The Green Bay Packers' pass rush, led in part by linebacker Clay Matthews, showed some signs of life during Sunday's 30-22 loss to the San Francisco 49ers at Lambeau Field. / Mike Roemer/AP
It would be easy to jump all over the Green Bay Packers for stumbling out of the gate in the season opener against the San Francisco 49ers on Sunday at Lambeau Field.
The Packers allowed the 49ers to come into their house, punch them in the face and blow up their 13-game regular-season home winning streak.
The 49ers played cleaner, crisper, more efficient football. They made fewer mistakes, dominated the line of scrimmage in the run game and were the better overall team.
Who would have guessed that 49ers quarterback Alex Smith (125.6 passer rating) would put up better numbers than reigning NFL MVP Aaron Rodgers (93.3 rating)? Who would have thought the normally plodding 49ers would feature the more productive offense? Other than ardent supporters of the 49ers’ vaunted defense, who would have predicted the Packers’ offense would be limited to two touchdowns?
The 49ers sent a message loud and clear that they are the team to beat in the NFC, if not the entire NFL.
“I consider it a great victory for us,” 49ers coach Jim Harbaugh said.
But this could hardly be labeled a devastating, or even sobering loss for the Packers.
“It’s one game,” Rodgers said. “This is a team that was in the NFC championship last year. It’s a good team. Hopefully we see them down the road in the playoffs.”
Rodgers correctly points out that the 49ers are no slouch. Only an overtime loss separated them from a Super Bowl berth last season. If not for some uncharacteristic late turnovers in the NFC title game, it easily could have been the 49ers and not the New York Giants who were celebrating a championship last February.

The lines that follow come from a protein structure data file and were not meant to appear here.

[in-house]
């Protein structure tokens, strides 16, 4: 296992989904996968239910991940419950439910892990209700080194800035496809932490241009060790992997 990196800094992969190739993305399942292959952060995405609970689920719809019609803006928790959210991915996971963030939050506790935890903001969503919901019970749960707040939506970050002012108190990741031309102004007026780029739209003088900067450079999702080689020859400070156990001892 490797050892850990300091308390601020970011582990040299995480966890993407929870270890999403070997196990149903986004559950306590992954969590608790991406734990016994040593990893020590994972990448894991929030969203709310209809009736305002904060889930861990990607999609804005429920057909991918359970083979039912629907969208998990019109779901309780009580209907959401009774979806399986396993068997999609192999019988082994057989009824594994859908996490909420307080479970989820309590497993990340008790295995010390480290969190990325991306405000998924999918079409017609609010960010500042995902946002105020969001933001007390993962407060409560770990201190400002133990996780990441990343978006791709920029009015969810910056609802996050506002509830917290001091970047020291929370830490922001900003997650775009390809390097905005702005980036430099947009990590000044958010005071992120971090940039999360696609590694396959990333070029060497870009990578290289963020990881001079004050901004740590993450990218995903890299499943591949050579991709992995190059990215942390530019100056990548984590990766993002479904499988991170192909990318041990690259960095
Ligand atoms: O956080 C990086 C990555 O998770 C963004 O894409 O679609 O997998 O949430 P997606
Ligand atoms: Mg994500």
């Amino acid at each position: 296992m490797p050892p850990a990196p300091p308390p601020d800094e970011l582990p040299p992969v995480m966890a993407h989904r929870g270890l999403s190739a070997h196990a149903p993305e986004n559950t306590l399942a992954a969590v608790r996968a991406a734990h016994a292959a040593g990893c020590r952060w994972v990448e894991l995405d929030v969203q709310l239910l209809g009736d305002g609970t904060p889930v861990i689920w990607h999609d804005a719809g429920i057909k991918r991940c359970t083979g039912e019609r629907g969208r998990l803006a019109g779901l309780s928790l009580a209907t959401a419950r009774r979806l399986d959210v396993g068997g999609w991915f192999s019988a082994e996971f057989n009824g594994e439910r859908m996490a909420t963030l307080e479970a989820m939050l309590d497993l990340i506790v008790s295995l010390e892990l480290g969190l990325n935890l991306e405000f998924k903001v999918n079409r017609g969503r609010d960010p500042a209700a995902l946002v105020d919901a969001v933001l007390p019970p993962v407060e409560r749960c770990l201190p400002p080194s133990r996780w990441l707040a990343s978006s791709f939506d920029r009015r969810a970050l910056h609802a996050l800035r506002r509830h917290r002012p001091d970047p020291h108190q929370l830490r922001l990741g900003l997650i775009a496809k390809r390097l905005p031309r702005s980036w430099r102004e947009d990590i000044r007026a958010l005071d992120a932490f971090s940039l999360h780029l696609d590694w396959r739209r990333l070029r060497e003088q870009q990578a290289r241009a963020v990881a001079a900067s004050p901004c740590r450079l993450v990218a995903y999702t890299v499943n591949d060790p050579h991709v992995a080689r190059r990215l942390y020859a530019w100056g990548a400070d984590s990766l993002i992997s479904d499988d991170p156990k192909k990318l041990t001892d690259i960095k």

No one needs to bend over backward trying to paint a pretty picture out of the Packers’ at times ragged play. But there should be no shame in losing to one of the best teams in the league.
“You have to give the 49ers credit, they won the game, you have to just respect that,” Packers safety Morgan Burnett said. “But don’t beat yourself up too hard about it because it’s early in the season, one game, and we have a quick turnaround.”
It would be premature to make too much out of the Packers’ defeat.
It’s true the defense couldn’t get off the field in key situations, the same old bugaboo that haunted the Packers last year. But with young players learning the system, chances are that unit will improve as the season goes along.
The pass rush showed signs of life, and the 49ers were forced to punt on four of their final five meaningful possessions.
It’s also a given the offense will consistently produce more than one touchdown per half, and Rodgers rarely will throw as bad an interception as he did in the second half to set up a 49ers’ touchdown.
Still, none of that provides much consolation for the Packers.
“You don’t just sweep it under the rug,” Burnett said. “It’s not getting overlooked, it’s a loss.
“Whenever you lose, that’s what you look at, the end of the game, the final score. We don’t have the ‘W’ in the win column.”
Packers coach Mike McCarthy put it even more succinctly. “We’re 0-1,” he said. “We have some work to do.”
There are corrections to make and a few rough edges that must be addressed, but wholesale changes aren’t necessary.
The Packers have a solid nucleus of talented players, and they remain a legitimate contending team.
One loss doesn’t change that.
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